Vigilante justice and mob lynchings resulted in a a number of deaths, as those accused of being vampires or colluding with them were targeted. This is not the first time that such a panic has gripped the region, as similar violence erupted in 2002-2003, yet the scale of public panic reached new heights in 2017.
The level of unrest in 2017 was such that the United Nations pulled its staff from southern Malawi and Washington suspended Peace Corps operations: the U.S and UK embassies also instituted travel bans for their employees. Eventually, following the introduction of a curfew, Malawian authorities arrested some 200 individuals suspected of being part of the vigilante mobs that murdered several suspected vampires. At least twenty incidents of mob justice were reported in the fall of 2017 (including attacks at mob-controlled anti-vampire roadblocks) in Phalombe District, with at least nine confirmed deaths as a result.
In response to these riots, Malawi has issued strong sentences for individuals caught spreading rumours about vampires. In the name of public safety, even casual remarks by individuals about vampires are being punished with lengthy sentences in an attempt to deter others. For instance, one individual was sentenced to 18 months in jail for calling a police officer a bloodsucker, remarks which led a mob to attack the officer. Another individual was given a one year jail sentence for shouting “it is time to have blood sucked” at patrolling police officers.
A similar response was seen in 2003 when Malawi arrested a journalist for publishing an interview with a ‘victim’ of an alleged vampire attack. Such heavy-handed responses from the government only further feed conspiracy theories about a cover-up as well as claims that the government is colluding with the very vampires it is ostensibly fighting.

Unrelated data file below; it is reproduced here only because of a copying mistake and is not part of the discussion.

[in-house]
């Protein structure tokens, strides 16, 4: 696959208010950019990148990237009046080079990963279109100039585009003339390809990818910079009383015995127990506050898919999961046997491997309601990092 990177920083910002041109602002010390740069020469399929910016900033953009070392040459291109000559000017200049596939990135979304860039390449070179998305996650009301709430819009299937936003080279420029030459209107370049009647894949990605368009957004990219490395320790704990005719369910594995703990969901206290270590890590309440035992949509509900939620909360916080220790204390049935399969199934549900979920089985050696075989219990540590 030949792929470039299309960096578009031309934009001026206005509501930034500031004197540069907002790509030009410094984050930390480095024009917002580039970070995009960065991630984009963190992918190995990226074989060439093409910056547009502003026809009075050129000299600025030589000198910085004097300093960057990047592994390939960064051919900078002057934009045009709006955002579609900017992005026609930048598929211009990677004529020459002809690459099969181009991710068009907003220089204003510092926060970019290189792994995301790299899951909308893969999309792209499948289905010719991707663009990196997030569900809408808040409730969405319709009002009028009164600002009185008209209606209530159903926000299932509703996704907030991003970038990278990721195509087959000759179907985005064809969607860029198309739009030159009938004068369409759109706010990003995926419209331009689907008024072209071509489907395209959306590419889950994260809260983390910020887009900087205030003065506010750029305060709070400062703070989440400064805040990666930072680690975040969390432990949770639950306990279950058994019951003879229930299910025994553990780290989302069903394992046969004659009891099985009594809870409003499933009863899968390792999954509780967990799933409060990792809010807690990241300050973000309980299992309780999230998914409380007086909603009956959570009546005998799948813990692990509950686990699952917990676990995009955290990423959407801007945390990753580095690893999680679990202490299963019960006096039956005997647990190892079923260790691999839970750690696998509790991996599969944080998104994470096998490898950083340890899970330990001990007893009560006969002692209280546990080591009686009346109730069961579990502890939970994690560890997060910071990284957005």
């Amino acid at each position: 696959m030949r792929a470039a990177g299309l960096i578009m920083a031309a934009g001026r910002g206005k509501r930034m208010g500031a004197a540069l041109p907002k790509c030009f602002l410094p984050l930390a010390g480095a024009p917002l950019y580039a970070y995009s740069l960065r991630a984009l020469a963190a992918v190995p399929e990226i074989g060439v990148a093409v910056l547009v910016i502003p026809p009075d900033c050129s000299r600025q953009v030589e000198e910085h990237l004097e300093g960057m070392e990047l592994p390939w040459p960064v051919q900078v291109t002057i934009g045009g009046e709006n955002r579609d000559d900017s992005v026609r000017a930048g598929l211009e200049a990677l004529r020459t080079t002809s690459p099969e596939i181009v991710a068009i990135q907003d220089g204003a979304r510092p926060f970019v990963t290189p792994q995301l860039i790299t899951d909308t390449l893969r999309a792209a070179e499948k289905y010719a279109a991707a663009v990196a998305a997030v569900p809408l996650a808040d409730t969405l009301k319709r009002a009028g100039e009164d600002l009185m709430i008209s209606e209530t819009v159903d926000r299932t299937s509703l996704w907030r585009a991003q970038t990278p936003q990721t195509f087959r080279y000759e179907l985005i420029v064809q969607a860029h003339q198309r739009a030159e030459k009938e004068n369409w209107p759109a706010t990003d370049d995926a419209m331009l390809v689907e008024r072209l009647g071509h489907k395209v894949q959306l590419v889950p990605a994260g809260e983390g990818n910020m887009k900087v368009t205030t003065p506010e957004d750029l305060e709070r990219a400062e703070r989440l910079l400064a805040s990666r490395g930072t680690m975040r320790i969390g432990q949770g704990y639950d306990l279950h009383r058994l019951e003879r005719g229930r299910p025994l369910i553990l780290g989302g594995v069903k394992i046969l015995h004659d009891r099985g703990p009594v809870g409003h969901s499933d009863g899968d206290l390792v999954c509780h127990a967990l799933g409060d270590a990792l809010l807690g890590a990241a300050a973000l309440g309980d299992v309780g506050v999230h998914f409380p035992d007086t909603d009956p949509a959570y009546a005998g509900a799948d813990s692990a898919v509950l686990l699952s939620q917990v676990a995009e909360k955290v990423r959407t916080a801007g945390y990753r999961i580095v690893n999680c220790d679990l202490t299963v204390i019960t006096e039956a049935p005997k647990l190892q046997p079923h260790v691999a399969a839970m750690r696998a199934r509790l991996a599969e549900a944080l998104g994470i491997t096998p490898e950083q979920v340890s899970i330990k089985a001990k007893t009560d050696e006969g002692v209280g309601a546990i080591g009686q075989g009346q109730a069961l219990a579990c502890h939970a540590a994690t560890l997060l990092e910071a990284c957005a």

Economic vampires in Malawi
One of the problems facing the government is that it is hampered by colonial era legislation regarding witchcraft. The 1911 Witchcraft Act provides a legal framework based on the assertion that witchcraft is not real, in stark contrast to the beliefs of the majority of Malawians. This does not mean that witchcraft ought to be considered real, but rather that the phenomenon or idea of witchcraft as a force in public opinion needs to be recognized as a potential motive for crime and instability. Under the current legislation, witchcraft is not even considered a topic worthy of the attention of the law, which in turn forces the population to resort to traditional courts and mob rule in order to get ‘justice’.
Distrust of government is endemic in Malawi as corruption and poverty have left citizens with little faith in the voices of authority. Pentecostal churches in the region also do little to diffuse panic, with many church leaders warning their congregations of the dangers, thus helping to spread rumours even farther. In the eyes of the populace, the only credible voices speaking out against the vampire panic are village leaders. While said village leaders are able to calm and even prevent such incidents, their authority only extends to their local group, so in many cases the only thing preventing the appearance of a lynch mob in one village versus another is the presence of a sceptical headman; hardly a recipe for ensuring widespread calm.